Though I knew he was also a musician, I had watched him perform several times live and on TV, I really don't know any of his works.

I know you will do something soon. So I will just keep checking.

Thanx.

Comb & Razor said...

you know... i think i remember that Akpabot football column, but it never occurred to me that he was the same Sam Akpabot the musician!

anyway, yes... i am working on posting about him in the near future, so keep your eyes peeled!

William J. Zick said...

Congratulations on this fine contribution on a Nigerian opera! I have quoted part of your post at http://AfriClassical.blogspot.com/ today. Regarding Sam Akpabot, please see the Akpabot page of my website, www.AfriClassical.com A Nigerian Professor of Music in the U.S., Dr. Paul Konye, has studied the music of Adam Fiberesima and has asked my help in finding out how to obtain a copy of the LP and/or other recordings of Nigerian operas. If you would like to reply to me, I will pass your response on to him. In the alternative, you can contact Prof. Konye by E-mail at paukel@msn.com Again, many thanks for this post.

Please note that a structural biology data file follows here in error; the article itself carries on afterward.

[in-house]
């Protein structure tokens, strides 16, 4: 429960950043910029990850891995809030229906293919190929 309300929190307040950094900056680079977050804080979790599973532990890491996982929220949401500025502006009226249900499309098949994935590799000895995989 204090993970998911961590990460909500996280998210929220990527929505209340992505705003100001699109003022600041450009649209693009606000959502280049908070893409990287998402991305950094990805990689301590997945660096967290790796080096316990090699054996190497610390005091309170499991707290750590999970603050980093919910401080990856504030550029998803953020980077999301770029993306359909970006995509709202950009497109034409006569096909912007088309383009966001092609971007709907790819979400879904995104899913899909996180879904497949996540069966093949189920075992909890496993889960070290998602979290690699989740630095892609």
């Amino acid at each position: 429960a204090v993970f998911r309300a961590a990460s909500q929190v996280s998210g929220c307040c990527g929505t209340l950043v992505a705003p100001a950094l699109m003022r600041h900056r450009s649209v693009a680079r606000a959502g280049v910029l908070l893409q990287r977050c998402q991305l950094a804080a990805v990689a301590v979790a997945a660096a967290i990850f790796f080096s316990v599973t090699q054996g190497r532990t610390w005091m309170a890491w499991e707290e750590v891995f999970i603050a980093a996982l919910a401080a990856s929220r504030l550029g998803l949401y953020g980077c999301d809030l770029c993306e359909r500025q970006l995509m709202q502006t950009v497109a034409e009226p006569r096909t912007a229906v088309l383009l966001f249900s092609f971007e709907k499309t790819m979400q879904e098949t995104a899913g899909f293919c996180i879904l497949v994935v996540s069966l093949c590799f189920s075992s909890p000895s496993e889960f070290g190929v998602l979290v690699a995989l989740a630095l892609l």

Anonymous said...

I would love to hear more of the Opera Opu-Jaja. This is fantastic music ... and history.

Comb & Razor said...

i'll try to put up some more of the opera later on...

Anonymous said...

Many thanks. What a great site, and a great service to anyone who loves Nigerian music!

Anonymous said...

Wasn't King Jaja the one that had a house made out of skulls?

Comb & Razor said...

never heard anything about that, but it sounds like something i would associate with the King of Benin (as in Benin Republic, not the Benin Empire) rather than Jaja of Opobo..

Anonymous said...

Response to the other 'anonymous': Jaja was a slave from Bonny who became a wealthy palm oil trader and slave owner and 'prince' in his own right. After a dispute with other chiefs in Bonny, he led his supporters to Opobo in 1869, where the group created the Opobo community. However successful Jaja's quest for power, his status as a 'middleman' between the palm oil producers and the British was eventually perceived to be in direct competition with the British, who, as the album notes apparently point out, removed him from power because he blocked British access to the interior. He died in exile in Saint Vincent in the West Indies.

Comb & Razor said...

yep... that sounds about right, Anonymous.

i think the earlier Anonymous was thinking of the King of Dahomey (Adanzu II, i believe), who supposedly sat on a throne of human skulls.

Broad Paul said...

In direct competition with the British, who, as the album notes apparently point out, removed him from power because he blocked British access to the interior. He died in exile in Saint Vincent. flats in london